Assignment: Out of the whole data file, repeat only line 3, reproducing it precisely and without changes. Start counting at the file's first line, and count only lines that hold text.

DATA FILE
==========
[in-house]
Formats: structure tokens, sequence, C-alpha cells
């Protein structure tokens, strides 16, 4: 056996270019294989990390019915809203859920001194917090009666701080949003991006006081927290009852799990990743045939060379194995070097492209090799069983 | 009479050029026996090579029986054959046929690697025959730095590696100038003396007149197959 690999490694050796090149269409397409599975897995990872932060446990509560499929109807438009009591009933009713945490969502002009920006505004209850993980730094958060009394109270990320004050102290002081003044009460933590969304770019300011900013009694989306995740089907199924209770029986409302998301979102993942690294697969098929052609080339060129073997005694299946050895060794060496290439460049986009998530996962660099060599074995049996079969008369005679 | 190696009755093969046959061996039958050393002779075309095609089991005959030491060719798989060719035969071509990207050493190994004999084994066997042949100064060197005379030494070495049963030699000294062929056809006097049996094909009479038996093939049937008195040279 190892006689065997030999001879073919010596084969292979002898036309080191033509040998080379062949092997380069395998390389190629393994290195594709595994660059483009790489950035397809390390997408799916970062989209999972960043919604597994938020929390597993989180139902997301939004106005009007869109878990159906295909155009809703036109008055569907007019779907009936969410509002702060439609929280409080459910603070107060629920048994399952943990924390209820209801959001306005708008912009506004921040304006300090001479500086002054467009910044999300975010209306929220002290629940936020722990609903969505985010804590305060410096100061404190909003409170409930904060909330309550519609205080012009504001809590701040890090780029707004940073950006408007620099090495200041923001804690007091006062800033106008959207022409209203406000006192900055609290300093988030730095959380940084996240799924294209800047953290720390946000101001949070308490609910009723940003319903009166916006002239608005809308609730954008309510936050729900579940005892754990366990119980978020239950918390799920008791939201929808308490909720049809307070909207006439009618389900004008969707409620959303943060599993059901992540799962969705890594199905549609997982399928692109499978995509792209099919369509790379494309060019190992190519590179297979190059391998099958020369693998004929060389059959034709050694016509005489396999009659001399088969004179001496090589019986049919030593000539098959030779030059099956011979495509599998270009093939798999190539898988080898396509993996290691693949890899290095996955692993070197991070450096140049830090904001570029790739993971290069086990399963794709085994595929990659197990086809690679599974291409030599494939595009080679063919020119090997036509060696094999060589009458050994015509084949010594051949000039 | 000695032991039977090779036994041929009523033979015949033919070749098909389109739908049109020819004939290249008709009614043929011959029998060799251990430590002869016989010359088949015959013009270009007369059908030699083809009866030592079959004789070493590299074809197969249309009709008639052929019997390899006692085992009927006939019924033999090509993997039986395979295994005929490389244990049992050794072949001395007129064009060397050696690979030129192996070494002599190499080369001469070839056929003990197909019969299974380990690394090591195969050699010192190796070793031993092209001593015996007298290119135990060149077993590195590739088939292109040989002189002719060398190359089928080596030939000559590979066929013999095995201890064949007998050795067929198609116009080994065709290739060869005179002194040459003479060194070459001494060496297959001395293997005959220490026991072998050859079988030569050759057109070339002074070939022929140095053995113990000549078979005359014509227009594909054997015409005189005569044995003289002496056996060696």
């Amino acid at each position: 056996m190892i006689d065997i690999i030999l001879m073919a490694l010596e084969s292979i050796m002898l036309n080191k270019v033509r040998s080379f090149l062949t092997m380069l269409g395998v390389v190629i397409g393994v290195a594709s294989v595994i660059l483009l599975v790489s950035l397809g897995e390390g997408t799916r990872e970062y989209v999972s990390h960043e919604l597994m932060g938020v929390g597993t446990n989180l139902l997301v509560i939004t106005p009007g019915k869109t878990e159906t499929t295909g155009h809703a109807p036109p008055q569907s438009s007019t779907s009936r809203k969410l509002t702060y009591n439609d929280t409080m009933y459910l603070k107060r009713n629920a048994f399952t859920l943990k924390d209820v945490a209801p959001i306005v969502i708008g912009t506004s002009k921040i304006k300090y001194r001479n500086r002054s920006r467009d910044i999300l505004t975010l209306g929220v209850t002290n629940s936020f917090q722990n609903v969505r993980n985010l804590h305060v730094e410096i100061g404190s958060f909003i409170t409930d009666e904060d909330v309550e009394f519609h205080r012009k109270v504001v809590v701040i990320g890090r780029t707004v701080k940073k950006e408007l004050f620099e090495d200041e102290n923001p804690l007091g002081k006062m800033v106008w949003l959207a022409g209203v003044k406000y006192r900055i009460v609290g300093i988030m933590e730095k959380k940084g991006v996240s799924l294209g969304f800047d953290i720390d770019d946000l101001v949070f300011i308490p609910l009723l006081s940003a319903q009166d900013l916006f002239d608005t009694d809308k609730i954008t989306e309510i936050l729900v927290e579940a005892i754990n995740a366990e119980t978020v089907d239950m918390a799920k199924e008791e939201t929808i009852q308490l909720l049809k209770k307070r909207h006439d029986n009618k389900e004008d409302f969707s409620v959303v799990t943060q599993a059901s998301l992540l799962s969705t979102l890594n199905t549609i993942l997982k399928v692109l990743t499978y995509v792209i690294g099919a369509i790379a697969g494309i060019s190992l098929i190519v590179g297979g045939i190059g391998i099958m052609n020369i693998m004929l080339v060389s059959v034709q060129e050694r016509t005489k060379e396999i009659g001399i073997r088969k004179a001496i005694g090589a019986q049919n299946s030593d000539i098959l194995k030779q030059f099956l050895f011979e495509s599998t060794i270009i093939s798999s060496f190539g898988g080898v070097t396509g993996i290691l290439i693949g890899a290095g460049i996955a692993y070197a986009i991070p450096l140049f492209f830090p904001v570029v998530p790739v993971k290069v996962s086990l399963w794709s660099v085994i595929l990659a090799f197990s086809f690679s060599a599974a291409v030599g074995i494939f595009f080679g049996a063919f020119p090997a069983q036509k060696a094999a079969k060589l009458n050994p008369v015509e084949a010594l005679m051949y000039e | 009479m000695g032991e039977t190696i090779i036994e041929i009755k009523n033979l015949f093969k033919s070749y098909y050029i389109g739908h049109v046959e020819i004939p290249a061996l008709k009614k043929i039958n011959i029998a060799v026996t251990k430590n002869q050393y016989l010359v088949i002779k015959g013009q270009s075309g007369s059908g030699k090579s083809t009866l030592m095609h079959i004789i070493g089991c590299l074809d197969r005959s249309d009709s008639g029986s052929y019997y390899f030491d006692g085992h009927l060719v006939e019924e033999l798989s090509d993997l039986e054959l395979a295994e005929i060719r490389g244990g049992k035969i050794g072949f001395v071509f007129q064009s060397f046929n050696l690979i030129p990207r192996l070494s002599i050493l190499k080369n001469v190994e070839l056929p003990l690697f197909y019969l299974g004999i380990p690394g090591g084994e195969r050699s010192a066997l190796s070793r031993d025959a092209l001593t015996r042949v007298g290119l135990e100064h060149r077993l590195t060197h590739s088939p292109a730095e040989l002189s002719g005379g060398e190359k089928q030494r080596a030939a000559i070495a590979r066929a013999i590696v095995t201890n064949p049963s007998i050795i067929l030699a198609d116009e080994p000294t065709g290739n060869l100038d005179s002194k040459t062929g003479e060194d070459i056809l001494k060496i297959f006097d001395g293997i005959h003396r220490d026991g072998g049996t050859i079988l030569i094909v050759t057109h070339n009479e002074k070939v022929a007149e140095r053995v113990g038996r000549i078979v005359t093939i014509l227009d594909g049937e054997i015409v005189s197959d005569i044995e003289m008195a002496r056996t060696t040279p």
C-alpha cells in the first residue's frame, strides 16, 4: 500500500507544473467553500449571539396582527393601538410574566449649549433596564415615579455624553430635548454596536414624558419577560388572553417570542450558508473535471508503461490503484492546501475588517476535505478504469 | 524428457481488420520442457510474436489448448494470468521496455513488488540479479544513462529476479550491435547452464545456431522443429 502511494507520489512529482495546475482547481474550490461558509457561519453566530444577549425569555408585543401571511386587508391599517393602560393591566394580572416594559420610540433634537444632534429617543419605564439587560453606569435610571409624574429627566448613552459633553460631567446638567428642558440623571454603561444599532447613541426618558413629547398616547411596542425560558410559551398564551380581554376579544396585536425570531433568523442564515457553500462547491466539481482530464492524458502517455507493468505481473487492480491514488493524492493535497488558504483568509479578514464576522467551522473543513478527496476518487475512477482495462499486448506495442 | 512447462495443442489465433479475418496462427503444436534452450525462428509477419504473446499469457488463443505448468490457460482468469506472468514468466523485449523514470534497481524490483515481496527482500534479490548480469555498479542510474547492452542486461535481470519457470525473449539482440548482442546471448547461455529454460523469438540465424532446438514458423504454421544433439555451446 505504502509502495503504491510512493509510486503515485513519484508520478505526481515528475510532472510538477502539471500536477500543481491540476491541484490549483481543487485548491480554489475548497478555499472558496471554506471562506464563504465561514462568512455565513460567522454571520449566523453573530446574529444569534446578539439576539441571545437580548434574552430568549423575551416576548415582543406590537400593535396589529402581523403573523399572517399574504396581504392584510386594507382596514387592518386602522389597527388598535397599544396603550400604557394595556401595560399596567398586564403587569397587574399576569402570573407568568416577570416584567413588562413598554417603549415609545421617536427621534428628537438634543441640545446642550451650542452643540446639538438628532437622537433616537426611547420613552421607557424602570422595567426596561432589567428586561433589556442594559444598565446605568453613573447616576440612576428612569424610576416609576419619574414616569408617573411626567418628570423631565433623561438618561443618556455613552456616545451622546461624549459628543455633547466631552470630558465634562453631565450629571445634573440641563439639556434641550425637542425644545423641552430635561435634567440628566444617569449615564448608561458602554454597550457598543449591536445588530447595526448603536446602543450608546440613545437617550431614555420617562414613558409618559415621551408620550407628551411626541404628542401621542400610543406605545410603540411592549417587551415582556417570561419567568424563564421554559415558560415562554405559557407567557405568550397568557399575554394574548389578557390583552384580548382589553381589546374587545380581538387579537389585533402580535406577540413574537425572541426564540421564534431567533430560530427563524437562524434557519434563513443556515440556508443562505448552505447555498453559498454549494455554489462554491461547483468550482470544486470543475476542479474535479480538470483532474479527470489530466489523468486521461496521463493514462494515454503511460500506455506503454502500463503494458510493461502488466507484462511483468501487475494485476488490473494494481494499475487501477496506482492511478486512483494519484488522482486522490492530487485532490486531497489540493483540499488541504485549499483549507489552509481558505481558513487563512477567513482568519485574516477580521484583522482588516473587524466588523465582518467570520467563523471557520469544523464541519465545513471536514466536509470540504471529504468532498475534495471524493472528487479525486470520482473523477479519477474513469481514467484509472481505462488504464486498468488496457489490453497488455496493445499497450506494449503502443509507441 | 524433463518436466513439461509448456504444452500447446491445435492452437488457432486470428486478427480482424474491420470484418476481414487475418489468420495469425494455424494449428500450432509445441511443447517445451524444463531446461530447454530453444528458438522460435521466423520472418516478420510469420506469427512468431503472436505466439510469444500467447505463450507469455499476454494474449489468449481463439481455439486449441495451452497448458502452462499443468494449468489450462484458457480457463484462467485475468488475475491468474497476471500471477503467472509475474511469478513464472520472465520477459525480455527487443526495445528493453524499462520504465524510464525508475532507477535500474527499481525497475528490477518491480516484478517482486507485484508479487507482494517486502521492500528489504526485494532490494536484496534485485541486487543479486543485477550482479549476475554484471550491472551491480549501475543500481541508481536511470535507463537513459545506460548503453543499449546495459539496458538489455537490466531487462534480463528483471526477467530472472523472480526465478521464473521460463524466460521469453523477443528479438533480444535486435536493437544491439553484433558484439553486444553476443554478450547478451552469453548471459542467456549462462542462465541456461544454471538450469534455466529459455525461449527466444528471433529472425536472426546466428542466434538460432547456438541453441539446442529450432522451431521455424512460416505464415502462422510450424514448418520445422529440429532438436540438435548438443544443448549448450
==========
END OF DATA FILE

């Protein structure tokens, strides 16, 4: 056996270019294989990390019915809203859920001194917090009666701080949003991006006081927290009852799990990743045939060379194995070097492209090799069983 | 009479050029026996090579029986054959046929690697025959730095590696100038003396007149197959 690999490694050796090149269409397409599975897995990872932060446990509560499929109807438009009591009933009713945490969502002009920006505004209850993980730094958060009394109270990320004050102290002081003044009460933590969304770019300011900013009694989306995740089907199924209770029986409302998301979102993942690294697969098929052609080339060129073997005694299946050895060794060496290439460049986009998530996962660099060599074995049996079969008369005679 | 190696009755093969046959061996039958050393002779075309095609089991005959030491060719798989060719035969071509990207050493190994004999084994066997042949100064060197005379030494070495049963030699000294062929056809006097049996094909009479038996093939049937008195040279 190892006689065997030999001879073919010596084969292979002898036309080191033509040998080379062949092997380069395998390389190629393994290195594709595994660059483009790489950035397809390390997408799916970062989209999972960043919604597994938020929390597993989180139902997301939004106005009007869109878990159906295909155009809703036109008055569907007019779907009936969410509002702060439609929280409080459910603070107060629920048994399952943990924390209820209801959001306005708008912009506004921040304006300090001479500086002054467009910044999300975010209306929220002290629940936020722990609903969505985010804590305060410096100061404190909003409170409930904060909330309550519609205080012009504001809590701040890090780029707004940073950006408007620099090495200041923001804690007091006062800033106008959207022409209203406000006192900055609290300093988030730095959380940084996240799924294209800047953290720390946000101001949070308490609910009723940003319903009166916006002239608005809308609730954008309510936050729900579940005892754990366990119980978020239950918390799920008791939201929808308490909720049809307070909207006439009618389900004008969707409620959303943060599993059901992540799962969705890594199905549609997982399928692109499978995509792209099919369509790379494309060019190992190519590179297979190059391998099958020369693998004929060389059959034709050694016509005489396999009659001399088969004179001496090589019986049919030593000539098959030779030059099956011979495509599998270009093939798999190539898988080898396509993996290691693949890899290095996955692993070197991070450096140049830090904001570029790739993971290069086990399963794709085994595929990659197990086809690679599974291409030599494939595009080679063919020119090997036509060696094999060589009458050994015509084949010594051949000039 | 000695032991039977090779036994041929009523033979015949033919070749098909389109739908049109020819004939290249008709009614043929011959029998060799251990430590002869016989010359088949015959013009270009007369059908030699083809009866030592079959004789070493590299074809197969249309009709008639052929019997390899006692085992009927006939019924033999090509993997039986395979295994005929490389244990049992050794072949001395007129064009060397050696690979030129192996070494002599190499080369001469070839056929003990197909019969299974380990690394090591195969050699010192190796070793031993092209001593015996007298290119135990060149077993590195590739088939292109040989002189002719060398190359089928080596030939000559590979066929013999095995201890064949007998050795067929198609116009080994065709290739060869005179002194040459003479060194070459001494060496297959001395293997005959220490026991072998050859079988030569050759057109070339002074070939022929140095053995113990000549078979005359014509227009594909054997015409005189005569044995003289002496056996060696």